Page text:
Figure 1 shows a MSA point made on a Levallois flake from Lake Tumba, Central Africa (Fiedler and Preuss: African Archaeological Review 3: 179–187). Such unifacial points were found together with material reminiscent of the Lupemban (Tumba-West) and the Tshitolian (Tumba East) on the surface.
Since the 1960ies the Sangoan and the Lupemban are widely acknowledged to characterize the regional MSA-sequence of central Africa. Overall, the Sangoan in central Africa is rare and the regional MSA is mainly represented by the Lupemban, which has been detected in the Congo basin, adjacent river basins and their respective bordering plateaus.
First named after an assemblage of tools recovered along the Lupemba stream in the Kasai province (Breuil et al. 1944), the Lupemban is characterized by fine lanceolates (Fig.2: personal picture of a famous lanceolate from Kalambo Falls: 22 cm long, ca 350-300 k.a.).
The Lupemban overlies the Sangoan industry at the sites of Muguruk, Kenya , Kalambo Falls, Zambia, and in northeastern Angola . The Sangoan itself overlies Acheulian industries at Nsongezi, Uganda and Kalambo Falls, Zambia. The Lupemban appears to constitute the earliest archaeological signature for the sustained prehistoric settlement of the Congo basin.
The Lupemban comprises both heavy- and light-duty implements, in addition to the large, bifacially-flaked lanceolate points that are the regionally-distinctive “fossile directeur” of the industry. Lanceolate points vary in size and shape, but share fundamental morphological features; they are foliate in planform profile, are pointed at one or both ends, and exhibit careful bifacial retouch along their lateral edges. If these tools been utilized as the tips of hafted spears or were handheld butchery tools or digging implements is the matter of discussions.
The heavy-duty component of the Lupemban toolkit includes core-axes and picks, which are generally more common than lanceolate points. Picks are minimally-worked, large, heavy pieces that may be pointed or rounds ended, and are commonly thought to have functioned as handheld woodworking tools. Core-axes are heterogeneous in form, occurring in parallel-sided, convergent and divergent types, with distal ends that are pointed or round ended. The greater refinement of many core-axes suggests they may have functioned as hafted heavy-duty woodworking tools. The light duty component of the Lupemban toolkit includes small unifacial and bifacial points-the unifacials very similar to the one shown in my Fig.1, backed flakes and blades, trapezia, and rare tranchets, for which hafted projectile functions have been suggested. Pollen samples and paleoclimatic reconstructions correlate the Lupemban industry both with deciduous woodland and open bushland or grassland palaeoenvironment.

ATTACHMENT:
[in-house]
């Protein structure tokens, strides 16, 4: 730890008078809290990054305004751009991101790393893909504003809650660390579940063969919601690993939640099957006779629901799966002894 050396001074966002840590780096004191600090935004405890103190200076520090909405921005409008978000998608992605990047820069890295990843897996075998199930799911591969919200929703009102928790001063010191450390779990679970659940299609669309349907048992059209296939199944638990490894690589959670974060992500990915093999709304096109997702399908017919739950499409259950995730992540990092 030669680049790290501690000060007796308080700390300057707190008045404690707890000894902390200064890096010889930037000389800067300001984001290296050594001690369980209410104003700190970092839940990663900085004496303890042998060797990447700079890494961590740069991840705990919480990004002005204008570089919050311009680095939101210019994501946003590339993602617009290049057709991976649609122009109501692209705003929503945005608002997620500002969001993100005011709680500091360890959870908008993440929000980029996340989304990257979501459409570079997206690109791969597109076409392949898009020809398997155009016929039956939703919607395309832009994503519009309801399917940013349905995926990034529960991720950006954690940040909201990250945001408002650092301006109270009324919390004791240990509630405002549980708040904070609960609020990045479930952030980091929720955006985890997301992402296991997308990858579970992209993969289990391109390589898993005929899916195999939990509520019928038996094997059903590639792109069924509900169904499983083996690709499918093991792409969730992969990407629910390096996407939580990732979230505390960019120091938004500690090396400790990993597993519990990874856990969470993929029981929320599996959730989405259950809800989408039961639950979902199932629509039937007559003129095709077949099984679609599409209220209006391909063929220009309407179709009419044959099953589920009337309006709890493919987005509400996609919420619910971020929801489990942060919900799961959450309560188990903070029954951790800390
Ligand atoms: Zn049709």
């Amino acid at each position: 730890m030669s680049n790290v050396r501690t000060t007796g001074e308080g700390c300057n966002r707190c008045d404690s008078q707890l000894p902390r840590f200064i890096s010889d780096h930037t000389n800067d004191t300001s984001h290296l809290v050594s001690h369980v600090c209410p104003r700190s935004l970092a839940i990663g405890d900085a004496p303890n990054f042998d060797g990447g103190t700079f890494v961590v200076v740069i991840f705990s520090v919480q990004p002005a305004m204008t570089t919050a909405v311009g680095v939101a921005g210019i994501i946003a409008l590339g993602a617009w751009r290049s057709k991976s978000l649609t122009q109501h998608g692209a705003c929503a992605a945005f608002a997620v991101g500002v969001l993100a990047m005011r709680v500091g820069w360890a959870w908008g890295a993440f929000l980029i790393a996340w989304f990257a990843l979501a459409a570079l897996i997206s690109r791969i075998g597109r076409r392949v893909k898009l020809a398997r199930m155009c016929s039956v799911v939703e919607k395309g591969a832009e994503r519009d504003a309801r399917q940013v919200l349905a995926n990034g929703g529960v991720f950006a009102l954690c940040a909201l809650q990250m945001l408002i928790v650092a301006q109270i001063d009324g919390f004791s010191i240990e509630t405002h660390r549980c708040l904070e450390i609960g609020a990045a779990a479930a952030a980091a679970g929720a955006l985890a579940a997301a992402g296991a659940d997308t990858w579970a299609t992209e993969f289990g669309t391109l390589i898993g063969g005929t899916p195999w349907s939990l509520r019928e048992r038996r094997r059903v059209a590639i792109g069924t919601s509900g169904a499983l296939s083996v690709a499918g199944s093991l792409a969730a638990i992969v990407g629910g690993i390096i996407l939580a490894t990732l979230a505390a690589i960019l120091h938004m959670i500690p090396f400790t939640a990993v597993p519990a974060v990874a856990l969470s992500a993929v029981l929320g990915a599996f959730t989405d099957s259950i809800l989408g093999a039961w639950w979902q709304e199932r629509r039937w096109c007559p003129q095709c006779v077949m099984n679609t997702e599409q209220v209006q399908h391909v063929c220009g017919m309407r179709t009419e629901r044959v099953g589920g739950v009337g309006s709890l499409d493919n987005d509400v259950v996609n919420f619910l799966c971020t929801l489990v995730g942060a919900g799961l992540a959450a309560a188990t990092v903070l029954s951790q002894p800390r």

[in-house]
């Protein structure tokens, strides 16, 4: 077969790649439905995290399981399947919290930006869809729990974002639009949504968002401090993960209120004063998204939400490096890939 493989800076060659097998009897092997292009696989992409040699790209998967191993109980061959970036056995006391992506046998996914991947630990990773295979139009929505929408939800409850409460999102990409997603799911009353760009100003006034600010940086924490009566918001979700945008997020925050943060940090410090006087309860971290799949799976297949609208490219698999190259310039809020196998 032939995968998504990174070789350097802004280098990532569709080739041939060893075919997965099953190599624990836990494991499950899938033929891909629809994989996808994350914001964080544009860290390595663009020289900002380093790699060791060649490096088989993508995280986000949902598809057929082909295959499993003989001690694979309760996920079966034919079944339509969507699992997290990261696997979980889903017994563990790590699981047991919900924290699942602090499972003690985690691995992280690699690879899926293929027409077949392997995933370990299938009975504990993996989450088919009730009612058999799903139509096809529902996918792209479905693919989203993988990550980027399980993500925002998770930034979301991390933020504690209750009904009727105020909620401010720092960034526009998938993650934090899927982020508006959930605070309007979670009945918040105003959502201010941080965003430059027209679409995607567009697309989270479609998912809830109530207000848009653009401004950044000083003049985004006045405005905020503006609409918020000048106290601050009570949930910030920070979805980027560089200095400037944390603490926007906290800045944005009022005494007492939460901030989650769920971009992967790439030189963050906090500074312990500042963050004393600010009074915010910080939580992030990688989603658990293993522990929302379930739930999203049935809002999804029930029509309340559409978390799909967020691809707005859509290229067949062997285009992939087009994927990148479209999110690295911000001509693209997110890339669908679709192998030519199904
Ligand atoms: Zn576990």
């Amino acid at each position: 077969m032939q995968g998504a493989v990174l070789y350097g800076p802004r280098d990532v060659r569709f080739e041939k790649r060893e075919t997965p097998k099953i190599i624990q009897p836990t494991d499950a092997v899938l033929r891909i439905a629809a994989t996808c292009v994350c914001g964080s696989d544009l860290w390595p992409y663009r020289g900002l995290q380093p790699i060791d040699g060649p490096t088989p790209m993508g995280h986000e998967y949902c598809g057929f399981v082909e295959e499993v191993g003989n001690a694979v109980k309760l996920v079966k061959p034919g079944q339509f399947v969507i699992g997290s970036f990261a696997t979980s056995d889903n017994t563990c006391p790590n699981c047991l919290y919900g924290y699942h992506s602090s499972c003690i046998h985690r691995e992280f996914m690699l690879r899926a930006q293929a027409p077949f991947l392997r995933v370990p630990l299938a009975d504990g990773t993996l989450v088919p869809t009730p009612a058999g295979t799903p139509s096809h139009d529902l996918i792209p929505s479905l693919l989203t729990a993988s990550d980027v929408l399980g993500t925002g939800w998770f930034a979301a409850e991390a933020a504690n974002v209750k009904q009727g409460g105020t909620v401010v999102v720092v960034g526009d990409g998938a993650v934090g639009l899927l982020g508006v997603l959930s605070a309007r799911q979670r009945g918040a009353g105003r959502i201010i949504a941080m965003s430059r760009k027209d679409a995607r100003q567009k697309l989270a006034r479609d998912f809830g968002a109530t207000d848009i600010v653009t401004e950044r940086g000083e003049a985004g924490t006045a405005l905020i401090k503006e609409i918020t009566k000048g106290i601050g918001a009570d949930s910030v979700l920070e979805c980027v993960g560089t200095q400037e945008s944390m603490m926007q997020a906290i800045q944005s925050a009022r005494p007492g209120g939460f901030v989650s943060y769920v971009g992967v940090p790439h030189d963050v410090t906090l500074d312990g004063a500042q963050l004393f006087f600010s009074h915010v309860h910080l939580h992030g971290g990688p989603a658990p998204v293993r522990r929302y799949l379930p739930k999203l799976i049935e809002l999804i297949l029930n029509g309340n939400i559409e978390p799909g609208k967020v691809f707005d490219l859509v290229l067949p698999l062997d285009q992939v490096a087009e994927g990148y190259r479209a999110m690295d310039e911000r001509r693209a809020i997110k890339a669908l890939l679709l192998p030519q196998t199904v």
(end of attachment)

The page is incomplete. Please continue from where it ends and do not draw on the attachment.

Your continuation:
At Kalambo Falls and numerous sites in northern Angola, the Lupemban is followed by lithic assemblages attributable to the LSA Tshitolian industry ( < 18 k.a.), which is similarly found across the forested lowland interior . The Tshitolian is a microlithic industry, manufactured mainly on quartz as the predominant raw material. This industry contains segments, tranchets, backed pieces and a small point retouched by pressure technique, and is widely acknowledged as a prehistoric hunting and gathering technology.
Anyhow, sequences with fine grained stratigraphy are poor in central Africa. The acidic soils of central Africa typically lead to the rapid degradation of organic remains, the Quaternary sediments are poorly, the stratigraphies are usually disturbed by the growth and movement of tree roots.
The lesions learned from the dating of Aterian ensembles in the North and from MSA ensembles in S/E- Africa are that any estimates of the antiquity by radiocarbon (14C), especially data beyond 40 k.a., have to be taken with extreme caution. Regarding the age of the Lupemban elsewhere in Africa, this techno complex, estimated by Optically Stimulated Luminescence (OSL) and Uranium-Series, may be dated to roughly 400-200 k.a.
OSL dates from Sai Island have yielded a maximum age of 182±20 k.a. and minimum age of 152±10 k.a. The age of the Lupemban-bearing breccia at Twin Rivers by Uranium-series has resulted in a date range of ~170– >400 k.a. , including a date of 270 k.a. for a speleothem sample directly associated with the tool assemblage. Ongoing research at Kalambo Falls, Zambia will certainly give a reliable age estimate of the Lupemban through the application of luminescence dating. At the site of Katanda on the eastern margin of the Congo basin, dates of ca. 90 k.a. have been reported for an undifferentiated MSA associated with bone harpoons. At Twin Rivers and Kalambo Falls there is the first African indication for backed tool technology, suggestive for hafting these artifacts.
In summary the Lupemban remains one of the most innovative technocomplexes of Homo sp. during the Middle Pleistocene and seems to be an industry well adapted to different habitats. Central Africa offers an immense potential for further evaluation of the Lupemban, which should defined not only by ensembles “from the margins” but also by stratified sites of the Lupemban heartland, yet to be excavated.